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The porphyrin handbook - Kadish K.M.

Kadish K.M. The porphyrin handbook - Academic press, 2000. - 368 p.
Download (direct link): kadishsmishgulilard2000.djvu
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1. A large number of different functional groups able to interact with
guest molecules can be incorporated at the peripheral meso and pyrrolic
2. The large macrocyclic aromatic structure of the porphyrin system
enables one to monitor small chemical changes due to intermolecular
interaction by use of molecular spectroscopic measurements such as
electronic absorption, NMR and circular dichroism.
3. Metalloporphyrins act as the catalytic reaction center and/or the
Lewis acid site to bind functional groups of guest molecules.
In this chapter, we will concentrate on the subjects of synthetic
strategies for: (1) porphyrins and the capability of the products for
molecular recognition of small organic substrates via intermolecular and
noncovalent interactions;
(2) effective electron-transfer reaction regulated by intermolecular
interaction2-5; and (3) self-assembled porphyrin to construct
supramolecular system for the guest.6 The structures of porphyrins and
their metalloporphyrin derivatives have attracted chemists due to their
suitability as a host framework for organic guest molecules.
For monomeric host porphyrin framework, we may start from natural
porphyrins such as protoporphyrin IX and its derivatives. In earlier
times, the 3- and 8-vinyl and 13- and 17-propionates of protoporphyrin IX
were subjected to simple chemical modifications like reduction, addition
and condensation. The first chemical modification for synthesis of heme
protein models reported by Lautch et al. is condensation of an
oligopeptide with the two propionates.7-8 In order to mimic the proximity
of the heme, terminal His or Cys of oligopeptide linked to the 13- and
17-propionates of heme can coordinate to the heme iron as axial ligands.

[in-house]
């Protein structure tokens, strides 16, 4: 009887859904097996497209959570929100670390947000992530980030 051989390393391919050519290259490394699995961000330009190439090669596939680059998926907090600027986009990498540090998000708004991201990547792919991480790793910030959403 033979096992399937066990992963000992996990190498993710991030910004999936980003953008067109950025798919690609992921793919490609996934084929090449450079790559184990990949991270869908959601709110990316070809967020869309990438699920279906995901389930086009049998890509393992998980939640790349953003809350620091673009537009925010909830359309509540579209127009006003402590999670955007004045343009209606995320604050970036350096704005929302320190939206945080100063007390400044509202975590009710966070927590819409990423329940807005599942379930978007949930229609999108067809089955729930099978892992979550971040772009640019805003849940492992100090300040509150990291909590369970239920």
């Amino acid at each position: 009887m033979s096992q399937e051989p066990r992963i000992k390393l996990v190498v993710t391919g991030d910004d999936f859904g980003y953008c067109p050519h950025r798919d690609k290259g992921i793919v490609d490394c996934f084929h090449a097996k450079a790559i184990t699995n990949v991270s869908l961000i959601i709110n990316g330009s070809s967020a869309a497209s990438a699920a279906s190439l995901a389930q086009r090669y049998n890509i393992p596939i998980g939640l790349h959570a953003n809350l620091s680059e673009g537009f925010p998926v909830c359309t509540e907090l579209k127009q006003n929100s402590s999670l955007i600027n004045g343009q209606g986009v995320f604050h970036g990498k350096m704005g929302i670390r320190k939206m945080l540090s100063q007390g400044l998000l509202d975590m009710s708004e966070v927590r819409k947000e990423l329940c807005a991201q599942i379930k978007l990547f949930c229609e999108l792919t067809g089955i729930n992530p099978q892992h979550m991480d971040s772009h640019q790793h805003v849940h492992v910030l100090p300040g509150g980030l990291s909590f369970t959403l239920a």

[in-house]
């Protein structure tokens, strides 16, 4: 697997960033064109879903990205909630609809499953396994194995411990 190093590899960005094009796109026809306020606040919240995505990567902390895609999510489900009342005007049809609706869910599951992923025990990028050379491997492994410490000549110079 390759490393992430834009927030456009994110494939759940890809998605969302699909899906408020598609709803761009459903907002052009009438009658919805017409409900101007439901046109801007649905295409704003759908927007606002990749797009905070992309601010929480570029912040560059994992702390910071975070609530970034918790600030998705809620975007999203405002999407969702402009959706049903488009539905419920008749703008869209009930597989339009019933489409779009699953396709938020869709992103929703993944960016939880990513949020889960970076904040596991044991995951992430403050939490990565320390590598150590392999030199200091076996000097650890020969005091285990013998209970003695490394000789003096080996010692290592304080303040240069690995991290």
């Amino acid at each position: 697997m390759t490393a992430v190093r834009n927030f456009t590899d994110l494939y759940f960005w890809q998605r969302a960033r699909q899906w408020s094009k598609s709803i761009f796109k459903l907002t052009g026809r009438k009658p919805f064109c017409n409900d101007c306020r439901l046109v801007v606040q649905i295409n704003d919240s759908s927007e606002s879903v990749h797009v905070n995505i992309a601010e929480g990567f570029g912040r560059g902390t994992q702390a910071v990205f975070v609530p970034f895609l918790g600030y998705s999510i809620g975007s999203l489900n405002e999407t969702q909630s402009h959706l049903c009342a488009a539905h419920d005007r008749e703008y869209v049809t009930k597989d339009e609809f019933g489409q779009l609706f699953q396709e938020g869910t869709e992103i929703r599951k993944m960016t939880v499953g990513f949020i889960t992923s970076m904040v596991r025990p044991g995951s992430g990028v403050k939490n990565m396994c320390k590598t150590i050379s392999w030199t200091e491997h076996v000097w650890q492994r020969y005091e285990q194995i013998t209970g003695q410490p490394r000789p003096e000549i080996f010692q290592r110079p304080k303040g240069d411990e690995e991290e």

Reconstitution of apoproteins or apoenzymes with various synthetic
hemes has been widely investigated in order to elucidate the effect of
structural factors of the heme on the protein functions. If protoheme
chemically modified at the 13- and 17-propionates forms a stable
46/Porphyrins and Metalloporphyrins as Receptor Models
heme with apoprotein, terminal functional groups are directed to interact
with guest molecules such as methyl-viologen and benzoquinone
derivatives.9 In fact, reconstitution of chemically modified porphyrins
linked with spacer groups having many carboxylate terminals affords a
stable protein. Assembly of carboxylate groups localized at the surface
of the protein changes the character of the protein surface and shows
strong affinity for positively charged electron acceptors such as methyl
viologen and cytochrome c. Efficient electron transfer from
photochemically excited porphyrin takes place in such a host-guest
complex. This suggests the importance of molecular recognition between a
reductase and oxidase couple. In place of site-directed mutagenesis of
heme enzymes, this kind of reconstitution using well-designed chemical
modification for the prosthetic group may provide an alternative approach
to understanding the biological function of molecular recognition (Figure
1, Protoheme). A myoglobin dimer was prepared by using a bis-porphyrin
bridged at the propionic acid groups (see compound l).i0
Phenylboronic acids were linked with each of the two propionates of
protoporphyrin IX through amide bonds as shown in Figure I, compound
2.11-1- Strong interaction of monosaccharide with a boronic-acicl-
appended porphyrin causes deaggregation of the sugar-porphyrin complex
from the aggregated form. This aggregation-deaggregation process brings
changes in color and fluorescence intensity that depend upon the extent
of association and structure of the sugars.11 Protein reconstitution with
a heine appended with
boronic acids produced a stable hemeprotein after addition of D-fructose
which acts as a specific cofactor to the boronic acid sites.
Recent work with unnatural porphyrins has prompted the synthesis of these
multifunctional hosts which are more efficient than those derived from
naturally occurring porphyrins. Functional groups for interaction with
guest molecules can be fixed on the porphyrin framework in convergent
and/or divergent approaches (Figure 2). If convergent functional groups
are required to be fixed perpendicularly to the porphyrin plane,
synthesis of the inesv-inyl porphyrins similar to (he precursors of the
picket-fence-type of porphyrin is one of the most promising synthetic
pathways. The convergent functional groups could be fixed by condensation
of pyrrole with the arylaklehyde having functional groups at designated
places on aryl groups. The reaction product is usually obtained as a
mixture of four atropisomers that are usually interconvertible at ambient
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